U.S. economic growth accelerated more than expected in the second quarter and the decline in output in the prior period was less steep than previously reported, which could bolster views for a stronger performance in the last six months of the year.
Gross domestic product expanded at a 4.0 percent annual rate as activity picked up broadly after shrinking at a revised 2.1 percent pace in the first quarter, the Commerce Department said on Wednesday.
That pushed GDP above the economy's potential growth trend, which analysts put somewhere between a 2 percent and 2.5 percent pace. Economists polled by Reuters had forecast the economy growing at a 3.0 percent rate in the second quarter after a previously reported 2.9 percent contraction.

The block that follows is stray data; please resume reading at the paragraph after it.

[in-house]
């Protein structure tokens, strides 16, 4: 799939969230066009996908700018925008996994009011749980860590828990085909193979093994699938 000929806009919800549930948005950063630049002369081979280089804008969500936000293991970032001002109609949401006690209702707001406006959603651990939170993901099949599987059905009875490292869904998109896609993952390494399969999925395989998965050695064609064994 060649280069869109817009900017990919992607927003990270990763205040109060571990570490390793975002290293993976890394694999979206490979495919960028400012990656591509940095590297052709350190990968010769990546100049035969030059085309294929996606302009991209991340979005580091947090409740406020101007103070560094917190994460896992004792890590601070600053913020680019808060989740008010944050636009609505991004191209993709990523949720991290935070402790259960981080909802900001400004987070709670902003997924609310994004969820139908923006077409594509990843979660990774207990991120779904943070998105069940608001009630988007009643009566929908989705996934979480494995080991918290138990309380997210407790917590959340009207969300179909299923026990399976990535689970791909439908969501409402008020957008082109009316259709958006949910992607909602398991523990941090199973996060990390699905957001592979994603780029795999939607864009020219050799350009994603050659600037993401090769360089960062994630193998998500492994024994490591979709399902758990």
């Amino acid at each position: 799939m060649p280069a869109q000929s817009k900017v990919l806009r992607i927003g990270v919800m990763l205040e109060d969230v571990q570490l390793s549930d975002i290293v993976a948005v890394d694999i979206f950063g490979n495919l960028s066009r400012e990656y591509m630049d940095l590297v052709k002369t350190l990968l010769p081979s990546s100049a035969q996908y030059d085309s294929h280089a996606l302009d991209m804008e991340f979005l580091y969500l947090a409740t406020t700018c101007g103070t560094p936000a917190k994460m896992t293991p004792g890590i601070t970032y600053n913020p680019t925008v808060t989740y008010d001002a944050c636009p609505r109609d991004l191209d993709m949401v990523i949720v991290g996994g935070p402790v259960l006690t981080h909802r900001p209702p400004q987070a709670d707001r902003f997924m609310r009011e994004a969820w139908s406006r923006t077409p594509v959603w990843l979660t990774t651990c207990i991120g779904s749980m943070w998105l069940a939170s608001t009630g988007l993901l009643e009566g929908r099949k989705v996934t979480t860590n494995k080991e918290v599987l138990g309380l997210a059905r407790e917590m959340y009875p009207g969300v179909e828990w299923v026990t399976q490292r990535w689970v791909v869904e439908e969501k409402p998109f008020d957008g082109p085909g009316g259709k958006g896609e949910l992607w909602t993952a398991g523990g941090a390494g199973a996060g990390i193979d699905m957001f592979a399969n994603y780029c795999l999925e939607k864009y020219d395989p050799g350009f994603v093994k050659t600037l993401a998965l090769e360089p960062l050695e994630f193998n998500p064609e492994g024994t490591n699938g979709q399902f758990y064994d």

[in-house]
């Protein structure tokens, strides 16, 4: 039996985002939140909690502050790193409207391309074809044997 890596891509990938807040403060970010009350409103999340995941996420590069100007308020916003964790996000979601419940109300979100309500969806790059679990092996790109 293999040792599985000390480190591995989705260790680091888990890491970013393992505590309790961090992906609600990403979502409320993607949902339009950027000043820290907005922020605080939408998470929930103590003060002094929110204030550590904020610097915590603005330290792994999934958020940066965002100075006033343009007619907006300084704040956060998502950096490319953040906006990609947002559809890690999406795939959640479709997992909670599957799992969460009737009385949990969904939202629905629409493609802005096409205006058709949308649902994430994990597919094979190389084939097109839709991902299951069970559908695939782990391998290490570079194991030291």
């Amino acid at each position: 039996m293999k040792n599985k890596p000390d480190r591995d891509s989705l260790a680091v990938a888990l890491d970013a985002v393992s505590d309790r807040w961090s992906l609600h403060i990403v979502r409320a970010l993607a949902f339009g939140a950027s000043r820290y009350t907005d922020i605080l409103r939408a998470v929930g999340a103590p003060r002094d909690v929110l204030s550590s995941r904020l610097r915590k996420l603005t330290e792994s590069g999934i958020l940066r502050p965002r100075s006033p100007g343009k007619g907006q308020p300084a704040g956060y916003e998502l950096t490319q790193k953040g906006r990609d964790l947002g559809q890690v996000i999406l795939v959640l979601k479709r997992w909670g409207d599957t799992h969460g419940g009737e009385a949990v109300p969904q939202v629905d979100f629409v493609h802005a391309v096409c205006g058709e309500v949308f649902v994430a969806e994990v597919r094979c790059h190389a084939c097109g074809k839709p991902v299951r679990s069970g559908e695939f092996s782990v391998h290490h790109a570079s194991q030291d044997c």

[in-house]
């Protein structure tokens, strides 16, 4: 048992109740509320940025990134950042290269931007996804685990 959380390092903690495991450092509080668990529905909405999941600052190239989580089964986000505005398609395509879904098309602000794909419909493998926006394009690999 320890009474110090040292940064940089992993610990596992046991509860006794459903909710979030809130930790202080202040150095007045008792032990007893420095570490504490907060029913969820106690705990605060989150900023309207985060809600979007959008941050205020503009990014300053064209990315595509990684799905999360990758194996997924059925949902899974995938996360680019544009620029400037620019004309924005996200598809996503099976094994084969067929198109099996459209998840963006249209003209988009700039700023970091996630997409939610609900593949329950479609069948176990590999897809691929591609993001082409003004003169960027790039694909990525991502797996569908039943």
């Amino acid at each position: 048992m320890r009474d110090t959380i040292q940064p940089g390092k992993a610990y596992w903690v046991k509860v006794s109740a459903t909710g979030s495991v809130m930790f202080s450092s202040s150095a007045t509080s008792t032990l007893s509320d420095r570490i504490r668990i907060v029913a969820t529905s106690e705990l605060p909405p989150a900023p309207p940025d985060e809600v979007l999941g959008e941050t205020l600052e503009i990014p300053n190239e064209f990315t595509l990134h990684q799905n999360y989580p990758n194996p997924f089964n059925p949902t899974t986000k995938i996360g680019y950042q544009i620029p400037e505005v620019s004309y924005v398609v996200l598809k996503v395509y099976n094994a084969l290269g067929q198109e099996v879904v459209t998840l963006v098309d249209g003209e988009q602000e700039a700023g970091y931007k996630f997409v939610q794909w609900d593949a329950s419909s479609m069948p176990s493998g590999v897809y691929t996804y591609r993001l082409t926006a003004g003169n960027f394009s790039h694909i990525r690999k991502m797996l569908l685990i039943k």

The economy grew 0.9 percent in the first half of this year and growth for 2014 as a whole could average above 2 percent. The first quarter contraction, which was mostly weather-related, was the largest in five years.
Employment growth, which has exceeded 200,000 jobs in each of the last five months, and strong readings on the factory and services sectors from the Institute for Supply Management underpin the bullish expectations for the rest of the year.
The government also published revisions to prior GDP data going back to 1999, which showed the economy performing much stronger in the second half of 2013 and for that year as a whole than previously reported.